Our Children's Librarian columnist, Julie Booker, brings us a new view from the stacks every month.
Teaching health to primary grades left me scrambling for resources. But I found the following picture books work great as starting points when discussing safety rules—at the pool, playground, neighbourhood, during a fire, as well as safety regarding allergies, dressing for the weather, sleep and hygiene.
Swimming, Swimming, by Gary Clement, is a fun depiction of the classic song: “…When days are hot/When days are cold/In my swimming pool.” The lyrics provide the framework for Clement’s playful depiction of a day-in-the-life of an avid swimmer meeting his friends at the pool.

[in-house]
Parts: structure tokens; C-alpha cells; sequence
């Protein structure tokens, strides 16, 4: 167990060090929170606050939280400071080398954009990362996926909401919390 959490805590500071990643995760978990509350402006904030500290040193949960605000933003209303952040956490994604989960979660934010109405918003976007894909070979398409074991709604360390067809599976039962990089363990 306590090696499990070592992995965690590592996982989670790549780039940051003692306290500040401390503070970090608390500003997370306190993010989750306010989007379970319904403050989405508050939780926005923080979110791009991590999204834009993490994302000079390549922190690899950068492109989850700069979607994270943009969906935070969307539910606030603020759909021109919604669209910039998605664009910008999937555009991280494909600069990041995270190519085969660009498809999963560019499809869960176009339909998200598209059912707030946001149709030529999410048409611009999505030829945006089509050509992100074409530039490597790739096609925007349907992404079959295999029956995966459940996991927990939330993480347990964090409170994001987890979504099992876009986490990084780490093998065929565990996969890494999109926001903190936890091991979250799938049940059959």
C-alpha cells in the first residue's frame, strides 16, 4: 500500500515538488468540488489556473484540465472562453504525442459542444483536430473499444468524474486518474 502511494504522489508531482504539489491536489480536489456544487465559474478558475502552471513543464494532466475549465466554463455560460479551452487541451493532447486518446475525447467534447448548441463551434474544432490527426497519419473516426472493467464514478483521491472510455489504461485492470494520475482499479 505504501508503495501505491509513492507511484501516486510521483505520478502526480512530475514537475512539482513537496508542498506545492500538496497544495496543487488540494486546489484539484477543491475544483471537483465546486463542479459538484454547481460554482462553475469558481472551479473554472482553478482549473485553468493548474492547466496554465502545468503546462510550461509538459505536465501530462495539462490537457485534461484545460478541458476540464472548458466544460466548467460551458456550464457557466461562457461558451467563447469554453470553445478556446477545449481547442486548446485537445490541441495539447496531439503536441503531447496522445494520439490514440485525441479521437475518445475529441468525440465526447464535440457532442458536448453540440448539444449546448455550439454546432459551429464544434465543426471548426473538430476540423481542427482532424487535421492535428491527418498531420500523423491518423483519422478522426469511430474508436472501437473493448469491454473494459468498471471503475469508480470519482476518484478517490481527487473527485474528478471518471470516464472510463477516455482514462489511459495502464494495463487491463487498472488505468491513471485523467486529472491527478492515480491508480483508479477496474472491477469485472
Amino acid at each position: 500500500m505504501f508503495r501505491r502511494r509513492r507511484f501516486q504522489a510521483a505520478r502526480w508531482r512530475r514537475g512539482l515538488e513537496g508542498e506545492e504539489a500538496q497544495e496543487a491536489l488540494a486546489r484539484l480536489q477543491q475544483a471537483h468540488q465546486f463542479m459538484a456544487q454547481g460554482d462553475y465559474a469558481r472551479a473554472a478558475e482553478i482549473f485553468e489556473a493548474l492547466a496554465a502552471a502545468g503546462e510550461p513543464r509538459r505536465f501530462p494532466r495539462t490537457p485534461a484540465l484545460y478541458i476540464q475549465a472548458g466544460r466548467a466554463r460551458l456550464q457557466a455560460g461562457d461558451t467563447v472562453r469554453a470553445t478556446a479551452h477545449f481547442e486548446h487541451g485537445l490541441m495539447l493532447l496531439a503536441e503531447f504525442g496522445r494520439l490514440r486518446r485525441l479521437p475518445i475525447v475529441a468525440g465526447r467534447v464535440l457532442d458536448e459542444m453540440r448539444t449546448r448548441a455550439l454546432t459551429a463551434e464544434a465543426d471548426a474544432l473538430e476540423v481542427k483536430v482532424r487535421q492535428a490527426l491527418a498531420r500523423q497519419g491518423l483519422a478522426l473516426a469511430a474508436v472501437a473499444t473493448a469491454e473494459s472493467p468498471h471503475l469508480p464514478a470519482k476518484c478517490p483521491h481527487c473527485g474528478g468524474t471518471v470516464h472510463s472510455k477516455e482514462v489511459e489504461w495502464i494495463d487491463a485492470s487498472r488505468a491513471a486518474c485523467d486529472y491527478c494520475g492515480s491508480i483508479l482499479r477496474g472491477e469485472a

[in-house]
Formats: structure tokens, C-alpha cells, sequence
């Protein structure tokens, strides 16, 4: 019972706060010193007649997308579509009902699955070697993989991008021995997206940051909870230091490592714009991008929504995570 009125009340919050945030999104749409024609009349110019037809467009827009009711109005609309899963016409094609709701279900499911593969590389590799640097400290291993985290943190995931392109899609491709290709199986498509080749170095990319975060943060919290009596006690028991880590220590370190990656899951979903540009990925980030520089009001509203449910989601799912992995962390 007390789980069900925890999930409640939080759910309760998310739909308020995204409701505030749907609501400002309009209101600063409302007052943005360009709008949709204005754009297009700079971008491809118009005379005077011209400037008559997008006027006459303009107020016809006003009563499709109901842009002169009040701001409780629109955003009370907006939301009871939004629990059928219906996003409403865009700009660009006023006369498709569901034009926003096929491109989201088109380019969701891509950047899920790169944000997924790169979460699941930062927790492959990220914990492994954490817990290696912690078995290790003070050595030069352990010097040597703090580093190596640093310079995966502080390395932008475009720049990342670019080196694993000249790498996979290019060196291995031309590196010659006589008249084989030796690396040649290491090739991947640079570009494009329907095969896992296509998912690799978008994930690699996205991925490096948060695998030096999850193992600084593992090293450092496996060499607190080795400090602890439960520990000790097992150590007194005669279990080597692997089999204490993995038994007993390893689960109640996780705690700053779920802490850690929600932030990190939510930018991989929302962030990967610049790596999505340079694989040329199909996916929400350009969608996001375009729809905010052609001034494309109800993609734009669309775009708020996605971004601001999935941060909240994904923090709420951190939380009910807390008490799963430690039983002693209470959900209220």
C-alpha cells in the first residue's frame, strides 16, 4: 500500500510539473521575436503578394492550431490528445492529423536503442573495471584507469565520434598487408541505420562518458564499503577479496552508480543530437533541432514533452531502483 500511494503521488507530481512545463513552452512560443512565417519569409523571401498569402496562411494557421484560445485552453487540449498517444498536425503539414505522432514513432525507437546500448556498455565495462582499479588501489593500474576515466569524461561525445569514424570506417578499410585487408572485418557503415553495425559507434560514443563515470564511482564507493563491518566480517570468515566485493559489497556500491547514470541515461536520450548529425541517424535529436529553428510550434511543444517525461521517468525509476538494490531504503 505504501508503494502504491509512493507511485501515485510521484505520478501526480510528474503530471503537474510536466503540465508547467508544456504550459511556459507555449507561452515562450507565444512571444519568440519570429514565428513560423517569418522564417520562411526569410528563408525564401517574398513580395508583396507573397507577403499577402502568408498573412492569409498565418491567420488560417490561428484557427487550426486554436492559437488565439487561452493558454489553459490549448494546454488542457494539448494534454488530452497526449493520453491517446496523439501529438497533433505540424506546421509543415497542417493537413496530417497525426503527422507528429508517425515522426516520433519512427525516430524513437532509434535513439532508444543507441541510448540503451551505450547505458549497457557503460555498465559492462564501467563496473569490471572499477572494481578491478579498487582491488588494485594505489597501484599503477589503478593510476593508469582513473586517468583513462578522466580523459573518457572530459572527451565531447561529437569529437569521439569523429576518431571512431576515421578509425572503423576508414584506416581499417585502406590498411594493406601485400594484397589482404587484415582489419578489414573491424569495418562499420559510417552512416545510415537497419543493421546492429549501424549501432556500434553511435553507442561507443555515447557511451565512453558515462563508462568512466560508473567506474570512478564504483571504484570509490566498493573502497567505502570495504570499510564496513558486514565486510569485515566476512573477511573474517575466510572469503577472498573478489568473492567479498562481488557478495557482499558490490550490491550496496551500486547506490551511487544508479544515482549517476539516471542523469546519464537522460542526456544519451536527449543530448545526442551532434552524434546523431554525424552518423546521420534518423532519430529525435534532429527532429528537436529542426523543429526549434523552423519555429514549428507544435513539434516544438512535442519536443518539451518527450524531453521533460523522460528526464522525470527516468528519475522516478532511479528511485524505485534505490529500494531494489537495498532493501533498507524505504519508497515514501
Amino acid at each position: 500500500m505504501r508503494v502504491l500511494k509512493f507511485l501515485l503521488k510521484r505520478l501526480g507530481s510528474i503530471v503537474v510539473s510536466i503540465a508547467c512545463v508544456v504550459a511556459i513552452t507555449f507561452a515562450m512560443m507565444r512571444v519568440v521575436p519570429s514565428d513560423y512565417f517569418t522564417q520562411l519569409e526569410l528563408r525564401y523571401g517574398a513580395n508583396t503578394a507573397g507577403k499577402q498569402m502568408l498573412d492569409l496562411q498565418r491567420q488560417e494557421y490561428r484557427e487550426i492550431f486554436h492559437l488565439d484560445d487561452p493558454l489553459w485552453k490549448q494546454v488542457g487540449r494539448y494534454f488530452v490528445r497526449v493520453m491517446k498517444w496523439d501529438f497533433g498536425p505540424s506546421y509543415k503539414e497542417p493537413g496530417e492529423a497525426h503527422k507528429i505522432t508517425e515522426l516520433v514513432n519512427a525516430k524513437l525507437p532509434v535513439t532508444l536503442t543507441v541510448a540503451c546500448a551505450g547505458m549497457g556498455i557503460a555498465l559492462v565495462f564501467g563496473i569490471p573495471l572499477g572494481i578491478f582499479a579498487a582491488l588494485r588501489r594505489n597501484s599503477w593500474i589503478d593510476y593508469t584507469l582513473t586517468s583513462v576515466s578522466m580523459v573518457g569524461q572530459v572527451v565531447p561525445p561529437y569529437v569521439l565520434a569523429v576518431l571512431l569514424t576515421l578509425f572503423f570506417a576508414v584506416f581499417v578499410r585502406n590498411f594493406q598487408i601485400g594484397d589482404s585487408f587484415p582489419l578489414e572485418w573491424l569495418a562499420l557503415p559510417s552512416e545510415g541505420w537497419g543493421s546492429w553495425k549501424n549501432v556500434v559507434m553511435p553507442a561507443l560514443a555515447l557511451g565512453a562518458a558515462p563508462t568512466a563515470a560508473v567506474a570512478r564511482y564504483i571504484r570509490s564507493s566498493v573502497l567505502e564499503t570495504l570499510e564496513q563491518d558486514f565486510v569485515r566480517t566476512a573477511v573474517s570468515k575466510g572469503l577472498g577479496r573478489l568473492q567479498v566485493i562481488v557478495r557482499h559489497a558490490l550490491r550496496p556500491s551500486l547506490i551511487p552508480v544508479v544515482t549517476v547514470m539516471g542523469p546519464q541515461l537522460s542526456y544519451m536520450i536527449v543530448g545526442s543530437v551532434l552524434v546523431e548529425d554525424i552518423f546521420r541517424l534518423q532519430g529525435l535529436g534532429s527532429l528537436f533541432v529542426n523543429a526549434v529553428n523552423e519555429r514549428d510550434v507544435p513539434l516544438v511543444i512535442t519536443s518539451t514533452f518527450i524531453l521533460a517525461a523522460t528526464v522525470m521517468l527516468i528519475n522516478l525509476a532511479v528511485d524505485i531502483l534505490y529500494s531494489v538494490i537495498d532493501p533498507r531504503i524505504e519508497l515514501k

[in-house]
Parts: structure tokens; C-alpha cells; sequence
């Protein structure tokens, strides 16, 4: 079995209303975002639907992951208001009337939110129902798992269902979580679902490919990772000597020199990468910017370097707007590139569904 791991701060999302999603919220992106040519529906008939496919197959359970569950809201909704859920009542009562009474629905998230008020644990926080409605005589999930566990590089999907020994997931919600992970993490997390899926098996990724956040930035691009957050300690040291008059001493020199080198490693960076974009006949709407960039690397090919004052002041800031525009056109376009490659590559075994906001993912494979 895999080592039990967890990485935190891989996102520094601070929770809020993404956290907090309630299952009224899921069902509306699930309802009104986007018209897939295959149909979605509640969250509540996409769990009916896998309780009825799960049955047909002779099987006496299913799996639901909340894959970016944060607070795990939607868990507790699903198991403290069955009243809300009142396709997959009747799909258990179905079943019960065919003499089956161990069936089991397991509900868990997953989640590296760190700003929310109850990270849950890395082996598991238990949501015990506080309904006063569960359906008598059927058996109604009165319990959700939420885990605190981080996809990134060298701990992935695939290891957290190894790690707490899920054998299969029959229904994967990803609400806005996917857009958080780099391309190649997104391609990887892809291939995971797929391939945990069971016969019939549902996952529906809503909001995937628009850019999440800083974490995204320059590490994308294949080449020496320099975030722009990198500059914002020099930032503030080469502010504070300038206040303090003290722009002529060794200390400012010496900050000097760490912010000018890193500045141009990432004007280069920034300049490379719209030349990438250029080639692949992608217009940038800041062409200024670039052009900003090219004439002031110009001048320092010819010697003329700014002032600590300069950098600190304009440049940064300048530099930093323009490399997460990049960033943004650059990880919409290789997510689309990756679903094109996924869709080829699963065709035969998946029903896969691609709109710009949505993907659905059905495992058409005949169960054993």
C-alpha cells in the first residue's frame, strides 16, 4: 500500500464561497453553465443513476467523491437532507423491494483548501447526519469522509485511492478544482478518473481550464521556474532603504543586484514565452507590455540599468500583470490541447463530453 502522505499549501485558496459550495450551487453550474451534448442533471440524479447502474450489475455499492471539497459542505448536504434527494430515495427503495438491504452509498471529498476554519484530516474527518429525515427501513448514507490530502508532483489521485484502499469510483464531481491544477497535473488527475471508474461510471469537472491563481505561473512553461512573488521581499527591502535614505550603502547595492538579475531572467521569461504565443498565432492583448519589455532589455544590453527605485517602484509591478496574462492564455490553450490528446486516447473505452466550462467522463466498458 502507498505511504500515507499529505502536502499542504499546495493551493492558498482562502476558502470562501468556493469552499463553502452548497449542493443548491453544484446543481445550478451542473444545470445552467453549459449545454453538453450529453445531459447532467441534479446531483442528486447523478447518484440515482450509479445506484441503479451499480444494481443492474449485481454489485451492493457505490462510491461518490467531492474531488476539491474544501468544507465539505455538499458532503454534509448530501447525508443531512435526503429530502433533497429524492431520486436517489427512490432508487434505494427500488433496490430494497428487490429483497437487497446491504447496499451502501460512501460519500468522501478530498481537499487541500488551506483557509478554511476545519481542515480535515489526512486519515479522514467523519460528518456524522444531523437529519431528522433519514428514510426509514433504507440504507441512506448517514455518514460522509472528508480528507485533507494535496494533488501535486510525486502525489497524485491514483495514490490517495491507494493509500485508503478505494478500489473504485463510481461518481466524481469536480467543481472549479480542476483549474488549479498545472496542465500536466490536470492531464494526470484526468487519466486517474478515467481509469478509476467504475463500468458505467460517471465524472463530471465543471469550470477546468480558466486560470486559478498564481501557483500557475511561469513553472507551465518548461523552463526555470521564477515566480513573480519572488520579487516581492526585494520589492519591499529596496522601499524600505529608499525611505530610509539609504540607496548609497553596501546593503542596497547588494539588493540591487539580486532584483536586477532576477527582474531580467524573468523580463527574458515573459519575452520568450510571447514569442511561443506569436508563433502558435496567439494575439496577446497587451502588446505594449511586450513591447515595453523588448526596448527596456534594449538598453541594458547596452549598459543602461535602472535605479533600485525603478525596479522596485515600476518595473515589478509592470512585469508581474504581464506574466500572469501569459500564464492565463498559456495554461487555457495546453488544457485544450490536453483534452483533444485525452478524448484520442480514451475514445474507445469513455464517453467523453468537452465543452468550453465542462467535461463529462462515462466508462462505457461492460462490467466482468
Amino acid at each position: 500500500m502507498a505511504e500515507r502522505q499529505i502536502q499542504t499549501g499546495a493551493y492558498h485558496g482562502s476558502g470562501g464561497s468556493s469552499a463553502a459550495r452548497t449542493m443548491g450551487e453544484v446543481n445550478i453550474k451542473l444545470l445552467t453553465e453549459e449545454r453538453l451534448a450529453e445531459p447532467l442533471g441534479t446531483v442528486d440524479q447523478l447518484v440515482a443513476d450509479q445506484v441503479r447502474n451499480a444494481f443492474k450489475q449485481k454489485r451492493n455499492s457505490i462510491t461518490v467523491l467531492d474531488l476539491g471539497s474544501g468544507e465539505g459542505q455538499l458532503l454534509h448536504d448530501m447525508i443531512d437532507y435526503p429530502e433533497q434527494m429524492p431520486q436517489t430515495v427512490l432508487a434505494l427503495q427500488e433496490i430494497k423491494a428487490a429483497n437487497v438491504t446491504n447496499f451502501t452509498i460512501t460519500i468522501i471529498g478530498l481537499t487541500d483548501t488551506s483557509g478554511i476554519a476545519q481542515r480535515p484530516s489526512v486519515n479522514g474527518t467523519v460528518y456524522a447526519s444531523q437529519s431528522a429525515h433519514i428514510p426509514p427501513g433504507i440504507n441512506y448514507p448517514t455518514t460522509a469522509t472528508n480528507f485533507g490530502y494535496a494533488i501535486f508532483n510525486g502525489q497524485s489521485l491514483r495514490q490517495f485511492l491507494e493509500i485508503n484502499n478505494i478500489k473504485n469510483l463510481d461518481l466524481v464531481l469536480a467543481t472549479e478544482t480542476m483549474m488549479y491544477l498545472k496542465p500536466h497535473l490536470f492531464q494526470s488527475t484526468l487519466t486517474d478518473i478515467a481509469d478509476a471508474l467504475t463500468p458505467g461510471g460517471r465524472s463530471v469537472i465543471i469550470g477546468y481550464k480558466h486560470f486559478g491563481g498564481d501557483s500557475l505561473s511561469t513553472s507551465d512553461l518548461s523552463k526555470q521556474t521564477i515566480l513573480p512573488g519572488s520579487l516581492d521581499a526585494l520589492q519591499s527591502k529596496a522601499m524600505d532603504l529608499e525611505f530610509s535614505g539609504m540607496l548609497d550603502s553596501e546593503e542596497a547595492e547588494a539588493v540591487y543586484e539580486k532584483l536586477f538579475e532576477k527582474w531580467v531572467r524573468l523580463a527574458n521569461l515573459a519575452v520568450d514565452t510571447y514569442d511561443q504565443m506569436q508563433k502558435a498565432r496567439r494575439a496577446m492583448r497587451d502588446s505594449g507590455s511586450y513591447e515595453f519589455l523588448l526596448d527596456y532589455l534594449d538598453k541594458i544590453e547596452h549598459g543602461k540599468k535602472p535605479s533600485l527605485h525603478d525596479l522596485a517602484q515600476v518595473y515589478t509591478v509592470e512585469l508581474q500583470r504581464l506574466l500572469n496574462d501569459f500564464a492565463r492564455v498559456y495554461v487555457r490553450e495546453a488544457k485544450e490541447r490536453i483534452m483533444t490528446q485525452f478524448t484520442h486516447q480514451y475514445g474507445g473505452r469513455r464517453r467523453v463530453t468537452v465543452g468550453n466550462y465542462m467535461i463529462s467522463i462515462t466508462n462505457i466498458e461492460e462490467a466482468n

The following four great resources by Jean E. Pendziwol, illustrated by Martine Gourbault, are fun, rhyming stories that teach.
In No Dragons for Tea: Fire Safety for Kids (and Dragons), the girl befriends a dragon at the beach and invites him home where his sneeze starts a fire. A slew of safety rules are addressed throughout the story: stay down low to avoid smoke, have an exit plan/family meeting place, don’t go back inside for a beloved toy. At the end is a fire-safety poem kids can recite and a checklist for further discussion, including “stop-drop-and-roll,” not touching hot handles, and knowing your smoke alarms.
In The Treasure at Sea for Dragon and Me: Water Safety for Kids (and Dragons), a girl and her dragon friend follow a canoe full of “pirates” at the lake, hoping to find treasure. Dragon ends up breaking some safety rules, such as waiting for an adult to be nearby, always swimming with a buddy, and avoiding diving into unknown water.
Also included in this series are: Once Upon a Dragon: Stranger Safety for Kids (and Dragons) and The Tale of Sir Dragon: Dealing with Bullies for Kids (and Dragons).